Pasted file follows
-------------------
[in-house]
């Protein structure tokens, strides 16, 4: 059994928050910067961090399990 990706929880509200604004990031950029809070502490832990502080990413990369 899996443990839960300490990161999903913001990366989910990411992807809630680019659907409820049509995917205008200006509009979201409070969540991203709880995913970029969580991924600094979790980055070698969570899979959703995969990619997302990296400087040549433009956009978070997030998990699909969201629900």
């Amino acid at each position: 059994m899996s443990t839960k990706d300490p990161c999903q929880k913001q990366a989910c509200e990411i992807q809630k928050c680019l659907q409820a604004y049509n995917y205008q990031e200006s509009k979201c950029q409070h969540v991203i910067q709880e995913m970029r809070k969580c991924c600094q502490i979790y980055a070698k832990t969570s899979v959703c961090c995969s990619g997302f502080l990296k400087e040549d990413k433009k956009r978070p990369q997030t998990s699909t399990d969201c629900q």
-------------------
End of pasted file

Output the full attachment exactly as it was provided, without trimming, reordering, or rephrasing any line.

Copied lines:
[in-house]
């Protein structure tokens, strides 16, 4: 059994928050910067961090399990 990706929880509200604004990031950029809070502490832990502080990413990369 899996443990839960300490990161999903913001990366989910990411992807809630680019659907409820049509995917205008200006509009979201409070969540991203709880995913970029969580991924600094979790980055070698969570899979959703995969990619997302990296400087040549433009956009978070997030998990699909969201629900």
């Amino acid at each position: 059994m899996s443990t839960k990706d300490p990161c999903q929880k913001q990366a989910c509200e990411i992807q809630k928050c680019l659907q409820a604004y049509n995917y205008q990031e200006s509009k979201c950029q409070h969540v991203i910067q709880e995913m970029r809070k969580c991924c600094q502490i979790y980055a070698k832990t969570s899979v959703c961090c995969s990619g997302f502080l990296k400087e040549d990413k433009k956009r978070p990369q997030t998990s699909t399990d969201c629900q």